The first of the trial matches arranged with a view to the selection of an Indian cricket team to tour England this summer started in Patiala on Thursday. The finest talent in the country has been assembled and for the first match the captains are the Maharaj Jumar of Vizianagram and Kumar Shri Ghanshyamsinhji.
By April 1932, the All India team had been selected and was ready to make the long journey to England, under the tour captaincy of the Maharaja of Porbandar, batsman C.K. Nayudu taking on the captain’s role for the Test match. On 4 April 1932 the Civil & Military Gazette reported on the Indian team’s departure, as they set sail on the SS Strathnaver. The newspaper detailed how ‘the pier and the steamer were thronged with well wishers, Indian and European, and the team was given a very good ‘send-off.’’
Meanwhile, tour captain the Maharaja of Porbandar gave the following ‘farewell message:’
We are very optimistic. Indeed, we are looking forward most eagerly to our tour in England with only one wish; namely, that the weather will be favourable. So au revoir, India!
After arriving in England and playing matches across the country, the All India team on 25 June 1932 faced the biggest challenge of the tour – taking on England at a Test match at Lord’s. Although the Indian team dismissed England’s big hitters – Percy Holmes, Herbert Sutcliffe, Frank Woolley and Wally Hammond – cheaply in both innings, their batsmen did not capitalise on the bowlers’ success, meaning that England won by 158 runs. But despite this defeat, the Civil & Military Gazette contained glowing reports on the match, and what it meant for the future of Test match cricket in India.
The Civil & Military Gazette commented on the ‘exhilarating kind’ of cricket exhibited by the Test match, and how the resulting feelings were those of ‘pride and pleasure at the excellent showing made by the Indian team.’ The newspaper went on to observe:
It is admitted that the Indian bowlers did much better than the batsmen and indeed, the feat of dismissing the record-breakers, Sutcliffe and Holmes, for small scores in both innings was a veritable triumph for the Indian bowlers. The Indian fielding was scarcely less notable and their team-work has been described as a revelation.
After the match, tour captain the Maharaja of Porbandar was interviewed, and he stated:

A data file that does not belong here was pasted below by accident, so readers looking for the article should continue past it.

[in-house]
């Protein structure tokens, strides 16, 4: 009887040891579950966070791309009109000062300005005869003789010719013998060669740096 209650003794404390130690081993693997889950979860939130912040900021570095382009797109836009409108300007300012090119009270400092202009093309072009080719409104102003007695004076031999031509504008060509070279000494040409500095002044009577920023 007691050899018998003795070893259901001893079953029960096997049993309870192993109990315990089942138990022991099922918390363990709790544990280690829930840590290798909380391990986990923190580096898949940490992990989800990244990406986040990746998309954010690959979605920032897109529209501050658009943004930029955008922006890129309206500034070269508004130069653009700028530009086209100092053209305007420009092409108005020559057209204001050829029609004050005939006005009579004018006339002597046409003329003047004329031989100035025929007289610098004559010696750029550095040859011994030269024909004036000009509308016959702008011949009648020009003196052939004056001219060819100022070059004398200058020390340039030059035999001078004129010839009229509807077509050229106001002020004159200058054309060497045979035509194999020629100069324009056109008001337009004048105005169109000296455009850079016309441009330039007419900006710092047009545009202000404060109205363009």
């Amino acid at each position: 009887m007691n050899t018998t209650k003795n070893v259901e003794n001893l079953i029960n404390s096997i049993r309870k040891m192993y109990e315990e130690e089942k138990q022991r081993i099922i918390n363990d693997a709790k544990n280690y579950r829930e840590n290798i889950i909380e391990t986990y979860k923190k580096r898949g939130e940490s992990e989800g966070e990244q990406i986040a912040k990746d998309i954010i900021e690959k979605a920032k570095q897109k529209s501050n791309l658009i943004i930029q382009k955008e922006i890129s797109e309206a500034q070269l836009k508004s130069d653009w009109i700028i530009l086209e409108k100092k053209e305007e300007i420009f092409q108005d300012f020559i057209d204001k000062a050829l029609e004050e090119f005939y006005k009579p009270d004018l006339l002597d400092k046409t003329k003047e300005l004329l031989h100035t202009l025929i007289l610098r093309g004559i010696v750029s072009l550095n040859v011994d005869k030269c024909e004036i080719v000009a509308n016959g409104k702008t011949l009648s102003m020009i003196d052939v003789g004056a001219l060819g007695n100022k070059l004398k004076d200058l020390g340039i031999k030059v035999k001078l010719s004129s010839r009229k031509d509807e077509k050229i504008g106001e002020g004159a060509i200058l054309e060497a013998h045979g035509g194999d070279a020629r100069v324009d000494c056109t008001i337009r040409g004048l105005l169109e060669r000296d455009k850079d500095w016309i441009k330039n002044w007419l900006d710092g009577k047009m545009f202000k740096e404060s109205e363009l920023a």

I think it has been a most enjoyable match and one in which it must have been a pleasure to have taken part. I congratulate England on their victory and at the same time I am very pleased at the fight my team made. We were beaten by a better side but everyone I think will acknowledge that the Indians rendered a very good account of themselves, not only in bowling, but especially in fielding.
He went on to say:
We are all particularly gratified at the splendid reception given to us by the fine crowds, and their appreciation of our efforts in our first Test. Defeat will not do us harm, but on the contrary will stimulate interest in our cricket during the rest of the tour… I think we have shown ourselves justified in being accorded a ‘Test’ match.
Meanwhile England captain Douglas Jardine, who scored half centuries in both innings, said that it was a ‘thoroughly enjoyable match.’ Indeed, the success of Test led to ‘talks in English cricket circles’ about arranging further Tests that summer, but sadly this did not come to fruition.
However, India’s status as a Test match side had been solidified, and the single Test in 1932 was just the beginning of the country’s illustrious international cricketing achievements. And when the pioneering team arrived back in India, at Bombay (Mumbai), they received an ‘enthuastic welcome,’ as reported the Civil & Military Gazette on 5 October 1932.
Greeted by Mr V.N. Chandavarkar, the Mayor of Bombay, and members of the Bombay Corporation, as well as an ‘army of photographers,’ the All India team was accorded a civic welcome, and a dinner where 250 people would be in attendance.
Star batsmen and captain C.K. Nayudu was interviewed by the press upon his arrival, stating how India had ‘sufficient cricket talents,’ and how her players only needed a ‘bit of polishing.’ The Civil & Military Gazette reported how Nayudu declared that the team:
...had enjoyed every minute of the tour and that they had not known a minute’s dullness while they were in England. The tour, he maintained, would prove greatly beneficial to Indian cricket. The English weather, he said, was simply charming and delightful and they had never felt tired although they had to play more matches than other visiting teams. He admired greatly the fine pitches on which they had played, the delightful audiences and the wonderful and cordial receptions which they had received.
Despite defeat in the Test, the tour had been a success, and represented a landmark not only in Indian cricket, but in world cricket too.
This week we have updated five of our existing titles.
You can learn more about each of the titles we add to every week by clicking on their names. On each paper’s title page, you can read a FREE sample issue, learn more about our current holdings, and our plans for digitisation.
|Civil & Military Gazette (Lahore)||1929, 1931-1936, 1938, 1948-1950, 1954, 1958, 1960-1962|
|Liverpool Daily Post||1874|